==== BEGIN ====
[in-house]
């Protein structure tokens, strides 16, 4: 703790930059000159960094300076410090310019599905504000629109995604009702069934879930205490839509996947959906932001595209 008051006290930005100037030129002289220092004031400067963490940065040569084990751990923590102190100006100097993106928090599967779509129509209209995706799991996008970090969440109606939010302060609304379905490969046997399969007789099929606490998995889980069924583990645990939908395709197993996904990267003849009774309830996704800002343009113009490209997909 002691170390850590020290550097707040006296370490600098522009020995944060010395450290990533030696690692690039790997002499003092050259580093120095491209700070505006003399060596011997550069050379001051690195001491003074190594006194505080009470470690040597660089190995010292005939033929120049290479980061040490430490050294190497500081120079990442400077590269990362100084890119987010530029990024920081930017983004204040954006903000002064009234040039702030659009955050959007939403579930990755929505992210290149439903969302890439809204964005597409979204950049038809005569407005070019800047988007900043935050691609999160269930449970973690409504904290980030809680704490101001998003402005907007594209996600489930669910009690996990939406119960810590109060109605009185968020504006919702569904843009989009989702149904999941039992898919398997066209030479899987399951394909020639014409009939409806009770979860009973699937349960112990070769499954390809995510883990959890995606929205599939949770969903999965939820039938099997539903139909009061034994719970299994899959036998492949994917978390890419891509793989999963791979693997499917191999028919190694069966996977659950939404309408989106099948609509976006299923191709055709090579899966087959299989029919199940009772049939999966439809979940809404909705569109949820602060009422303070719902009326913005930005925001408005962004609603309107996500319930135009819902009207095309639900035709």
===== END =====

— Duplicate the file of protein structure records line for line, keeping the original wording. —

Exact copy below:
[in-house]
């Protein structure tokens, strides 16, 4: 703790930059000159960094300076410090310019599905504000629109995604009702069934879930205490839509996947959906932001595209 008051006290930005100037030129002289220092004031400067963490940065040569084990751990923590102190100006100097993106928090599967779509129509209209995706799991996008970090969440109606939010302060609304379905490969046997399969007789099929606490998995889980069924583990645990939908395709197993996904990267003849009774309830996704800002343009113009490209997909 002691170390850590020290550097707040006296370490600098522009020995944060010395450290990533030696690692690039790997002499003092050259580093120095491209700070505006003399060596011997550069050379001051690195001491003074190594006194505080009470470690040597660089190995010292005939033929120049290479980061040490430490050294190497500081120079990442400077590269990362100084890119987010530029990024920081930017983004204040954006903000002064009234040039702030659009955050959007939403579930990755929505992210290149439903969302890439809204964005597409979204950049038809005569407005070019800047988007900043935050691609999160269930449970973690409504904290980030809680704490101001998003402005907007594209996600489930669910009690996990939406119960810590109060109605009185968020504006919702569904843009989009989702149904999941039992898919398997066209030479899987399951394909020639014409009939409806009770979860009973699937349960112990070769499954390809995510883990959890995606929205599939949770969903999965939820039938099997539903139909009061034994719970299994899959036998492949994917978390890419891509793989999963791979693997499917191999028919190694069966996977659950939404309408989106099948609509976006299923191709055709090579899966087959299989029919199940009772049939999966439809979940809404909705569109949820602060009422303070719902009326913005930005925001408005962004609603309107996500319930135009819902009207095309639900035709």